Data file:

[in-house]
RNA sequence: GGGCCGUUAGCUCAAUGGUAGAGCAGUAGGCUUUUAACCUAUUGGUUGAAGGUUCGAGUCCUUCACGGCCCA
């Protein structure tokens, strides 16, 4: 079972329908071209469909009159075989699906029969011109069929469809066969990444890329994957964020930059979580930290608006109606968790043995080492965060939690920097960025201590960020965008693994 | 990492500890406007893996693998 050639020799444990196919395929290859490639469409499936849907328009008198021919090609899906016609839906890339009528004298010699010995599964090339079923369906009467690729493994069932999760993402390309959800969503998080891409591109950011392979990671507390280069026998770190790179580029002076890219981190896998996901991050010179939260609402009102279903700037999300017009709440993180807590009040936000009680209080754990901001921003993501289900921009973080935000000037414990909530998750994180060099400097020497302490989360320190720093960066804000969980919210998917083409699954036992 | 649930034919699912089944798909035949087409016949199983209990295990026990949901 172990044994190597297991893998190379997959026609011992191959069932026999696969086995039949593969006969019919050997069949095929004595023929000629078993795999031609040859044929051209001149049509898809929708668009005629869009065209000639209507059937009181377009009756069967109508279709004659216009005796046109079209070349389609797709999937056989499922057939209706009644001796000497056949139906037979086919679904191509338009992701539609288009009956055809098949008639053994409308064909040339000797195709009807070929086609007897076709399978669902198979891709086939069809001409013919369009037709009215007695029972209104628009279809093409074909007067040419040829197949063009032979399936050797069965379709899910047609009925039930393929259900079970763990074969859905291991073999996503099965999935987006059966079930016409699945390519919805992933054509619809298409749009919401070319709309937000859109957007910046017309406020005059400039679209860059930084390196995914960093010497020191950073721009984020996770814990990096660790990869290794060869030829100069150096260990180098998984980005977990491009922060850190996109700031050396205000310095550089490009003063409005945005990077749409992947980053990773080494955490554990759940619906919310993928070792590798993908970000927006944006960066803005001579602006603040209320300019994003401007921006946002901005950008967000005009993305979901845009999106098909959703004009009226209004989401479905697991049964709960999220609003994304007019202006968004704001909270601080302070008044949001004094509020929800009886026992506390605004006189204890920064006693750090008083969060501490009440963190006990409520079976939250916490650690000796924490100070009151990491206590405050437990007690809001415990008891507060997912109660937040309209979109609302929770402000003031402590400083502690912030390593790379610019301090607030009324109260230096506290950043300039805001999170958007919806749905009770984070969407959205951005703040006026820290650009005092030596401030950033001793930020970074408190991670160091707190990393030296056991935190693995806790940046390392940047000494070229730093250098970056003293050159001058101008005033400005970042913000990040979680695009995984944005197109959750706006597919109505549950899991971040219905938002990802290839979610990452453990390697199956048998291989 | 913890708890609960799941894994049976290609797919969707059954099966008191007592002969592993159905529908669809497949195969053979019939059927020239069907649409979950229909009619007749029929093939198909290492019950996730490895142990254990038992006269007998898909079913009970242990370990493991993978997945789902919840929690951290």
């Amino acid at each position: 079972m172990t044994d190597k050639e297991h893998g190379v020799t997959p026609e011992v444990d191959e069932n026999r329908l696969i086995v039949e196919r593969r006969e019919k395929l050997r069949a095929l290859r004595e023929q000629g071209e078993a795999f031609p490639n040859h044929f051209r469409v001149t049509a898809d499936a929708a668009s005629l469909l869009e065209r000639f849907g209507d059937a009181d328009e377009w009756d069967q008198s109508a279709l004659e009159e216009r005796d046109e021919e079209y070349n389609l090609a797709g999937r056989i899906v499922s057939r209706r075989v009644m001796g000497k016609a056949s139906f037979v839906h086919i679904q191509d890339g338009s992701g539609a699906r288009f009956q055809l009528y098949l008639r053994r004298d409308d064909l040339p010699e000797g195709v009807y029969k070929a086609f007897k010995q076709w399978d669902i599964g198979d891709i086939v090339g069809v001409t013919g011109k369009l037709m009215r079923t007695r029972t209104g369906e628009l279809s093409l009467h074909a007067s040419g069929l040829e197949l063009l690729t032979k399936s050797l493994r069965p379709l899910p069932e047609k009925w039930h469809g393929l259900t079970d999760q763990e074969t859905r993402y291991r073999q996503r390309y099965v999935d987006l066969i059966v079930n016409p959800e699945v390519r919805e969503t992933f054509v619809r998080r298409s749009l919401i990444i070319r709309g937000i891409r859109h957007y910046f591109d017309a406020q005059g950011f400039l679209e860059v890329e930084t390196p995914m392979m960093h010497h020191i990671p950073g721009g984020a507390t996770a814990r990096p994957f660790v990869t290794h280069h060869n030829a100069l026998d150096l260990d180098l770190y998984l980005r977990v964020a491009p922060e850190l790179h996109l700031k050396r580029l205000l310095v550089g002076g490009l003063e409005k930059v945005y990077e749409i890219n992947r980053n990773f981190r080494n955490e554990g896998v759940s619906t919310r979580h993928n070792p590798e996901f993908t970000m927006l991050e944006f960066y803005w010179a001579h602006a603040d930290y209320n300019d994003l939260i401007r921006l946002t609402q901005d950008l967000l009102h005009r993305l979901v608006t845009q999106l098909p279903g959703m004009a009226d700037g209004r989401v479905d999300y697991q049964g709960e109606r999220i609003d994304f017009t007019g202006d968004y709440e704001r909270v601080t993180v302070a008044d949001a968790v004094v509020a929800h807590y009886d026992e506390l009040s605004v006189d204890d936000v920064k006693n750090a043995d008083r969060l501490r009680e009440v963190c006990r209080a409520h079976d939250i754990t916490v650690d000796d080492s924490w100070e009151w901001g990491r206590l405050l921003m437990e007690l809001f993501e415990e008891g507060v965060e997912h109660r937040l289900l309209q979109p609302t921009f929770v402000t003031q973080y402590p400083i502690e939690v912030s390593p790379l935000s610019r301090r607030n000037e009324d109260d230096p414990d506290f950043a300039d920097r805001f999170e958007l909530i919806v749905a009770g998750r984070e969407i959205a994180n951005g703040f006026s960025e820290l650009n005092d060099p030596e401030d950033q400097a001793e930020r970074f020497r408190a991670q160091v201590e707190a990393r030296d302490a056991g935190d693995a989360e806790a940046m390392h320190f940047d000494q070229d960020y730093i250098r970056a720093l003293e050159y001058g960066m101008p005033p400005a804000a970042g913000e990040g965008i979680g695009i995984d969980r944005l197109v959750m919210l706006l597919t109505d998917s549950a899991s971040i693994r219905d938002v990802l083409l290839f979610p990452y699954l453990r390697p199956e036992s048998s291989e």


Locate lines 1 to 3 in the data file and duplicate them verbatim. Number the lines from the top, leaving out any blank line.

[in-house]
RNA sequence: GGGCCGUUAGCUCAAUGGUAGAGCAGUAGGCUUUUAACCUAUUGGUUGAAGGUUCGAGUCCUUCACGGCCCA
């Protein structure tokens, strides 16, 4: 079972329908071209469909009159075989699906029969011109069929469809066969990444890329994957964020930059979580930290608006109606968790043995080492965060939690920097960025201590960020965008693994 | 990492500890406007893996693998 050639020799444990196919395929290859490639469409499936849907328009008198021919090609899906016609839906890339009528004298010699010995599964090339079923369906009467690729493994069932999760993402390309959800969503998080891409591109950011392979990671507390280069026998770190790179580029002076890219981190896998996901991050010179939260609402009102279903700037999300017009709440993180807590009040936000009680209080754990901001921003993501289900921009973080935000000037414990909530998750994180060099400097020497302490989360320190720093960066804000969980919210998917083409699954036992 | 649930034919699912089944798909035949087409016949199983209990295990026990949901 172990044994190597297991893998190379997959026609011992191959069932026999696969086995039949593969006969019919050997069949095929004595023929000629078993795999031609040859044929051209001149049509898809929708668009005629869009065209000639209507059937009181377009009756069967109508279709004659216009005796046109079209070349389609797709999937056989499922057939209706009644001796000497056949139906037979086919679904191509338009992701539609288009009956055809098949008639053994409308064909040339000797195709009807070929086609007897076709399978669902198979891709086939069809001409013919369009037709009215007695029972209104628009279809093409074909007067040419040829197949063009032979399936050797069965379709899910047609009925039930393929259900079970763990074969859905291991073999996503099965999935987006059966079930016409699945390519919805992933054509619809298409749009919401070319709309937000859109957007910046017309406020005059400039679209860059930084390196995914960093010497020191950073721009984020996770814990990096660790990869290794060869030829100069150096260990180098998984980005977990491009922060850190996109700031050396205000310095550089490009003063409005945005990077749409992947980053990773080494955490554990759940619906919310993928070792590798993908970000927006944006960066803005001579602006603040209320300019994003401007921006946002901005950008967000005009993305979901845009999106098909959703004009009226209004989401479905697991049964709960999220609003994304007019202006968004704001909270601080302070008044949001004094509020929800009886026992506390605004006189204890920064006693750090008083969060501490009440963190006990409520079976939250916490650690000796924490100070009151990491206590405050437990007690809001415990008891507060997912109660937040309209979109609302929770402000003031402590400083502690912030390593790379610019301090607030009324109260230096506290950043300039805001999170958007919806749905009770984070969407959205951005703040006026820290650009005092030596401030950033001793930020970074408190991670160091707190990393030296056991935190693995806790940046390392940047000494070229730093250098970056003293050159001058101008005033400005970042913000990040979680695009995984944005197109959750706006597919109505549950899991971040219905938002990802290839979610990452453990390697199956048998291989 | 913890708890609960799941894994049976290609797919969707059954099966008191007592002969592993159905529908669809497949195969053979019939059927020239069907649409979950229909009619007749029929093939198909290492019950996730490895142990254990038992006269007998898909079913009970242990370990493991993978997945789902919840929690951290």